20/01/2006

SATELLITE RADIO PART II


A Q&A with IPStar spokesman John Humphrey.

Is IPStar looking into digital satellite radio for this part of the world?

No, not to my knowledge at least. The current IPSTAR-1 satellite is not designed for Satellite Digital Audio Radio Service (S-DARS). The service requires a dedicated number of one-way transponders usually operating in S-band (US) or L-band (Europe). The transponders have to be reasonably high powered to provide connectivity to the small antennas used in cars or to the internal antennas in devices. IPSTAR was designed for two-way Internet access into 50 cm + antennas.


Has Shin done any digital satellite radio services in Asia yet?

No. There is only WorldSpace in Asia I think. This only has coverage down to NW Australia. (http://www.worldspace.com/)


Are these services hard to provide?

As above, requires a purpose designed and built satellite. It also requires coordination with terrestrial spectrum users so that ground based services cannot operate in the same frequencies (which would cause interference).

Do you think there'd be a market for them in a place like New Zealand?

We are so far away from the large concentrations of population (Asia, Europe & US) that designing a bird with coverage extending to NZ would not traditionally have the economics required. However, who knows in the future with advances in satellite capacity per build dollar (such as IPSTAR-1) but my guess is that such a business case will be tenuous for some time. I am sure if it could be provided there would be a sizeable market in NZ. You only have to look at the figures for the US.

Q&A with Altec Lansing senior vice president of sales and marketing, Robert Heiblim.

Does Altec Lansing have speakers designed specifically for digital satellite radio players (either in-car or portable models) in the market in other parts of the world?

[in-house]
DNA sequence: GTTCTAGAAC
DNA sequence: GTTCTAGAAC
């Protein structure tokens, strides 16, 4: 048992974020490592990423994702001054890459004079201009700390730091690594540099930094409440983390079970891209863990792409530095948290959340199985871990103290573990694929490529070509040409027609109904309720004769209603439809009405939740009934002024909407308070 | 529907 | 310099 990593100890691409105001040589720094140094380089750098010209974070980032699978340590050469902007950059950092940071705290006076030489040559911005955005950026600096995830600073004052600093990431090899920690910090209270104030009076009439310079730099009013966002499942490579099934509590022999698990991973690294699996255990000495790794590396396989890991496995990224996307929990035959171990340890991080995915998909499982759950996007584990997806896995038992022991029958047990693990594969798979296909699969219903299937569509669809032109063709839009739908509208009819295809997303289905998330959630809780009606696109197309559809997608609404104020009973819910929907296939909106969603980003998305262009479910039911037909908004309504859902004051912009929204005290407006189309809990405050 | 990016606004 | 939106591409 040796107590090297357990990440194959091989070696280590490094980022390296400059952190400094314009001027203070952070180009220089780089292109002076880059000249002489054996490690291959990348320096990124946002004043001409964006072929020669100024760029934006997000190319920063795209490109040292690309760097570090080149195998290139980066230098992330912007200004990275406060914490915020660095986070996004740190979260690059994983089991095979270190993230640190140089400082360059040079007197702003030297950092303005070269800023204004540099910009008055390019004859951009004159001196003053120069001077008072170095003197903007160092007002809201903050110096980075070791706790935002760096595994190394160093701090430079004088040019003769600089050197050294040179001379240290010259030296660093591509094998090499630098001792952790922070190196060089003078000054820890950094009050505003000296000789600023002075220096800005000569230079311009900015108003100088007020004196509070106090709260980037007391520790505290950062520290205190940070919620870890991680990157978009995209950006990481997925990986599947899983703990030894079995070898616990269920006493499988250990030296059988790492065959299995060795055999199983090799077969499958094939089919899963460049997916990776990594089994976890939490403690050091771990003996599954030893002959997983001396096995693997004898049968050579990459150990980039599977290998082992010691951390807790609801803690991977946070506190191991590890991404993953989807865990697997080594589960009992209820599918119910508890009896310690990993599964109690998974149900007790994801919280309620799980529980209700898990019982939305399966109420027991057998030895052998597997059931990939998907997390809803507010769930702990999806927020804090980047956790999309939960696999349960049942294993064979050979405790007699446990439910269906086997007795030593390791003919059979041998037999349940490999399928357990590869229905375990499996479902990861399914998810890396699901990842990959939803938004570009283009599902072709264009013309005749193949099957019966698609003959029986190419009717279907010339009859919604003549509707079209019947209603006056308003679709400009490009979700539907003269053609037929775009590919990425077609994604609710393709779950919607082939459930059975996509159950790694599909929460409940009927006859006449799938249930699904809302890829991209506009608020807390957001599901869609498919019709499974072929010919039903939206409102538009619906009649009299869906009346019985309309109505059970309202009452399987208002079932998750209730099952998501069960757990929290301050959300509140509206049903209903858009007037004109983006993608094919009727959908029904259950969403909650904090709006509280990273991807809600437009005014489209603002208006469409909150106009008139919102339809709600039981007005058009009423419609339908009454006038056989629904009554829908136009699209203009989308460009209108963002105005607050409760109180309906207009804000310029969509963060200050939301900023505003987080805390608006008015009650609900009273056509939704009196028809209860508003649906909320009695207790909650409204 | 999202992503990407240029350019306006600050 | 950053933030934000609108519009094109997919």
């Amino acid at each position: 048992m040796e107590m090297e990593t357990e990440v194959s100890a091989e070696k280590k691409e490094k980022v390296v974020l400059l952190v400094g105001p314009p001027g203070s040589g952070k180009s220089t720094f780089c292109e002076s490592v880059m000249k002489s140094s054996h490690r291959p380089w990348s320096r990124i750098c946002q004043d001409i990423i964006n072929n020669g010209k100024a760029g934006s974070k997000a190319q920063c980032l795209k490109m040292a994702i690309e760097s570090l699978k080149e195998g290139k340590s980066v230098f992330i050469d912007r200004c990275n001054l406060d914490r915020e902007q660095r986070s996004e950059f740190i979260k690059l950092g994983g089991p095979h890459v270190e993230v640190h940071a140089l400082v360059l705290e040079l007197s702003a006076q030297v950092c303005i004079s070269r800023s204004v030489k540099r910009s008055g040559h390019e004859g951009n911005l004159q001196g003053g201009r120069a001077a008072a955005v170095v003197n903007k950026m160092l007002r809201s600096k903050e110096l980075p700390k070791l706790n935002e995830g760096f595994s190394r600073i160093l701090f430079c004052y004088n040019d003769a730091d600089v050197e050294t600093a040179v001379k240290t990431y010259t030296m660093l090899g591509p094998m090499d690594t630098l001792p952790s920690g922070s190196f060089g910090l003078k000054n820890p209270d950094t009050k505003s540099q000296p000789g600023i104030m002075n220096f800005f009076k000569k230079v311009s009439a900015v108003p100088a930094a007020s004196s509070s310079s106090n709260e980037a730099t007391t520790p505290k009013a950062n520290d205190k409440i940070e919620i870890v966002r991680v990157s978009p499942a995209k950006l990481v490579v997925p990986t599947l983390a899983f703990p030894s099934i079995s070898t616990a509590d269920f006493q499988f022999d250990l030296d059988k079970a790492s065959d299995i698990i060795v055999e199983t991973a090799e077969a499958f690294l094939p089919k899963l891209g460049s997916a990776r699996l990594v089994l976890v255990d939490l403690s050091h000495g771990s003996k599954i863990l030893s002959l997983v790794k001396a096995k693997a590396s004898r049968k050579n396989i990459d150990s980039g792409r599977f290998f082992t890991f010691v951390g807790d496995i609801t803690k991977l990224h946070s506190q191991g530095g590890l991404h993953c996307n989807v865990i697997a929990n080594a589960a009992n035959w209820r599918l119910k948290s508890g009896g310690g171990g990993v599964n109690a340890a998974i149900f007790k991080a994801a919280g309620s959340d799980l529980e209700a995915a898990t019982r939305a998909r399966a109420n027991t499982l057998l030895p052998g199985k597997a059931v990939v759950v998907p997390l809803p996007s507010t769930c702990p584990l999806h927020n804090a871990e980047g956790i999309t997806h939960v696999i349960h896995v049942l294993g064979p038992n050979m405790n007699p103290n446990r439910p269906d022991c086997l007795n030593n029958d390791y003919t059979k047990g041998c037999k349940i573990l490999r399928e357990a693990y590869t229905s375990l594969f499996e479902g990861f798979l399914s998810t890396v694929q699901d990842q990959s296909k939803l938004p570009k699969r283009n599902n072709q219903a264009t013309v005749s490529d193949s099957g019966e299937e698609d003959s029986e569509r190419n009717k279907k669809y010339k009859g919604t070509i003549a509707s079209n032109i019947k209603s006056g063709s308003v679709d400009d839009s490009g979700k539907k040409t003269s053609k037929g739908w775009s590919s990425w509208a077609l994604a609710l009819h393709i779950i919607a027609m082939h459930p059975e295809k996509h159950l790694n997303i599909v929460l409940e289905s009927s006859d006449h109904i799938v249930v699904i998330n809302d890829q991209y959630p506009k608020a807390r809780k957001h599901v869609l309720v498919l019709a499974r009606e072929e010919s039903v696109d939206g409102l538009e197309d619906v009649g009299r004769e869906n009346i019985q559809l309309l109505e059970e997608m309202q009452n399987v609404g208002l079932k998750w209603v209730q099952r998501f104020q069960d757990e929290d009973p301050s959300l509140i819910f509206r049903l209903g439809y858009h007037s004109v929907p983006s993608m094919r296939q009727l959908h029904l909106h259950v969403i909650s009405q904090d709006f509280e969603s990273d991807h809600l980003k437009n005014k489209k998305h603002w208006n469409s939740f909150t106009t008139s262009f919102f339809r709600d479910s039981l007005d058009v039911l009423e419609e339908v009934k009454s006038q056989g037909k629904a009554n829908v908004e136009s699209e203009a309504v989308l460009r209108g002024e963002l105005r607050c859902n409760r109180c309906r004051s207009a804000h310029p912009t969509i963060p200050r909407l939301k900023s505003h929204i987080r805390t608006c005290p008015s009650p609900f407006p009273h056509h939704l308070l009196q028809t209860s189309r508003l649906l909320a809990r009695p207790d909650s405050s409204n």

Altec Lansing's speaker systems for satellite radio currently are limited to the U.S. and Canada markets. We have partnered with one of the leading services in this industry. Through this partnership, we have been educated about the market and user needs, and we will assess each opportunity moving forward based on the market and user needs.

What does Altec Lansing see as the appeal in the technology? Aren't most people well serviced by existing terrestrial radio services?

Satellite radio plays a different role than local terrestrial broadcast. Local broadcasting provides listeners with local news, weather, traffic, ads and other regional matters they need. Satellite radio focuses more on entertaining listeners. The appeals in satellite radio are the quality of sound that comes with digital audio, the variety of program content and the fact that you can access the same content no matter where you are located. Altec Lansing and XM Satellite radio have a similar approach to product development: we aim to provide a sound enhancement solution to the digital audio market, and we give users a wide variety of listening experiences to match their lifestyle needs. Consumers appreciate the freedom of choice.

How important a market is digital satellite radio to Altec Lansing? Does the company project big growth in this market in 2006?

Our speaker systems for XM Satellite Radio fall under our on-the-go, versatile speaker and digital home audio speaker categories. These were our top-selling categories in 2005. We expect our satellite radio speaker systems to take up a larger share of these categories in 2006.

If other digital radio satellite services come to market, will the existing Altec Lansing digital satellite radio player speakers be able to work with them or are they XM Radio specific?

Although our speaker systems for satellite radio are XM specific, they all contain an auxiliary jack for connection to other portable digital audio devices.


Graphics from reports by Vintage Research and Bernstein Research supplied by John Humphrey.

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